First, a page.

Parents of Teens & Pre-Teens
"If we want our children to be good Catholics, then we must be good Catholics.
If we want them to live and love their Catholic faith, then our children must see us
living and loving our faith. The formula is so easy, and yet so hard to apply consistently.
To always be a good example to both your young children and teens is extremely difficult,
even with God’s grace. Fortunately, there are ways to make up for our parental shortcomings.
The most effective way to keep your teens in the Catholic Church is to show them how to
fall in love with Jesus Christ in the Blessed Sacrament. The Eucharist is the secret weapon
in the war for the soul of your teenager. The combined forces of the world, the flesh and the devil are utterly powerless against it. " read more from www.familylifecenter.net
Teens & Technology
Six Quick Tips Any Parent of a Teen Should Know…
1.) Leave denial at the door.
2.) Talk with your teens about sharing their online passwords.
3.) Befriend them on social networking sites like facebook.
4.) Establish rules and limits to cell phone and internet use.
5.) Join an online parenting group.
6.) Be the example.
Books in Parish Library
Articles on Parenting TEENS
Passing on the Faith
Today's Catholic teens are hungry for finding meaning and direction in life.
These articles from Loyola Press will help to bring the Good News of Jesus to Catholic teens.
Catholic Teachings for Teens
God's Love for People of All Faiths
The Paschal Mystery in Everyday Life
Making Moral Choices
Discerning Between Good and Evil
How to Raise Kids Who Care
Living the Virtues in Everyday Life
Examples of How Jesus Has Been Pictured Throughout History
Icons as Religious Art
Scripture Background for Teens
Parables and How Jesus Taught with Them
Symbols of the Holy Spirit
Quotes from Social Justice Leaders
What It Means to Be a Peacemaker
Children often feel insecure about themselves and their social acceptability.Consequently, they are extremely vulnerable to pressure from their peers to fit in. Students who develop high self-esteem and healthy values are less likely to give in to peer pressure to drink or use other drugs. In order to build your children’s self-esteem, it is important to develop a relationship with them that is based on mutual respect.
Parents have the first responsibility for the education of their children
These newsletters from the Archdiocese of Omaha are meant to be read by the parent first, than shared with their teen:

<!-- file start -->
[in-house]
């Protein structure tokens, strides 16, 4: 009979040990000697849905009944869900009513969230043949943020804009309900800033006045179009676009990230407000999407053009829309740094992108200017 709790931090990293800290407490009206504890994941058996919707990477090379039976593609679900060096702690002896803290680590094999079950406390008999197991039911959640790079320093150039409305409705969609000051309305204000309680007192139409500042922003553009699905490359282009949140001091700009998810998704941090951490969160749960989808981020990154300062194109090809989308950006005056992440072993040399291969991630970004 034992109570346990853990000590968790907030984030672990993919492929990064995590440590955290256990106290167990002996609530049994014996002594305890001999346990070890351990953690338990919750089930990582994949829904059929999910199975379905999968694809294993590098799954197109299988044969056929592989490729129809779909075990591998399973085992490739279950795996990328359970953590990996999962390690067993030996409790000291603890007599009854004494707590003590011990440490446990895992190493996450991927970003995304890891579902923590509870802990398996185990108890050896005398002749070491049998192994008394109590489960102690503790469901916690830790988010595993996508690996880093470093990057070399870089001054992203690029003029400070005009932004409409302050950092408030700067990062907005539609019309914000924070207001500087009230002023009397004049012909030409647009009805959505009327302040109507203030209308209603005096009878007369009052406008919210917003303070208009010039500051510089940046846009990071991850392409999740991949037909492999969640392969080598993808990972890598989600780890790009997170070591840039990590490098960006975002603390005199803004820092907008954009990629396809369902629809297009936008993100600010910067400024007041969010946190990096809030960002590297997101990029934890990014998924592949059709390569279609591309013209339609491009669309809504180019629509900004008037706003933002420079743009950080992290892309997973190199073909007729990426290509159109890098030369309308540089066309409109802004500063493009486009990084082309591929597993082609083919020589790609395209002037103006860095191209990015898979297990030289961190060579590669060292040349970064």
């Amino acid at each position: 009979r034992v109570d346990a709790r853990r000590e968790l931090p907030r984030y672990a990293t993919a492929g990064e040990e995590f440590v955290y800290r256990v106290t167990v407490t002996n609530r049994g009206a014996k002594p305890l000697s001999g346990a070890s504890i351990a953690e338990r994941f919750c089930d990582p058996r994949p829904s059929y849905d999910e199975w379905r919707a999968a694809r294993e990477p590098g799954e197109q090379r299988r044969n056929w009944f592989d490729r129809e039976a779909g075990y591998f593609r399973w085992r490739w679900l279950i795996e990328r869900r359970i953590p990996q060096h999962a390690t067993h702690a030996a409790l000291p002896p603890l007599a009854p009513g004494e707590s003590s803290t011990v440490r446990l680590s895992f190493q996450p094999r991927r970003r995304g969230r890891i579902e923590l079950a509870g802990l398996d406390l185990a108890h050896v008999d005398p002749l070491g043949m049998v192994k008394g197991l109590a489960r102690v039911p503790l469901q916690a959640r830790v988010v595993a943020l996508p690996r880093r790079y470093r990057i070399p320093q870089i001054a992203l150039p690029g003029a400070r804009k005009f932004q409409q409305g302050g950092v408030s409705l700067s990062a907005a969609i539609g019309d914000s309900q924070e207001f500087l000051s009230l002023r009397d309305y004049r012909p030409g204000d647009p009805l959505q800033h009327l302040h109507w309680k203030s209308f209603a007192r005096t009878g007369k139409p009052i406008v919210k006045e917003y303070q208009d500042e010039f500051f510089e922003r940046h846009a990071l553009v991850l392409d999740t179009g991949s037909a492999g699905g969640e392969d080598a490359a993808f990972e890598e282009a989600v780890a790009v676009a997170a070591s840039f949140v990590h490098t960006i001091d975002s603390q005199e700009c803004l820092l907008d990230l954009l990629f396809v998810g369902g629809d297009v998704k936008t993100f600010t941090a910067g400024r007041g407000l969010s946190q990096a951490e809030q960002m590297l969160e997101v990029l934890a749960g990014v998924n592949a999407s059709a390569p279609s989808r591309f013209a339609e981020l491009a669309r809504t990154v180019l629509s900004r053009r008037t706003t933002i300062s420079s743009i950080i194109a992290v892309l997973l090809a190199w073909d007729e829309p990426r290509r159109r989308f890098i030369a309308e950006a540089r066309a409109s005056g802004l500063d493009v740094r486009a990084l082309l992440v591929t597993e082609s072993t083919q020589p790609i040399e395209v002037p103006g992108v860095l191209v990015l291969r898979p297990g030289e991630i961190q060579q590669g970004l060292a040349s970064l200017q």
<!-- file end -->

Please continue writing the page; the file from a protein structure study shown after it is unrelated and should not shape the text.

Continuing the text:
Parents have the first responsibility for the education of their children. They bear witness to this responsibility first by creating a home where tenderness, forgiveness, respect, fidelity, and disinterested service are the rule. The home is well suited for education in the virtues. This requires an apprenticeship in self-denial, sound judgment, and self-mastery -the preconditions of all true freedom. Parents should teach their children tosubordinate the "material and instinctual dimensions to interior and spiritual ones." Parents have a grave responsibility to give good example to their children. By knowing how to acknowledge their own failings to their children, parents will be better able to guide and correct them. Catechism of the Catholic Church #2223
The late futurist Herman Kahn once said there are only two times in life when one’s ideas, attitudes and convictions are radically altered: before you are six and when you go to college.
The National Catholic College Admission Association is a non-profit organization of Catholic colleges and universities committed to promoting the value of Catholic higher education and serving students in the transition to college
Choosing a Catholic College The Cardinal Newman Society seeks to fulfill its mission by assisting and supporting education that is faithful to the teaching and tradition of the Catholic Church; producing and disseminating research and publications on developments and best practices in Catholic higher education; advising students, alumni, trustees, campus officials, faculty and others engaged in renewing and strengthening the Catholic identity of Catholic colleges and universities and Church-affiliated ministries at non-Catholic colleges and universities.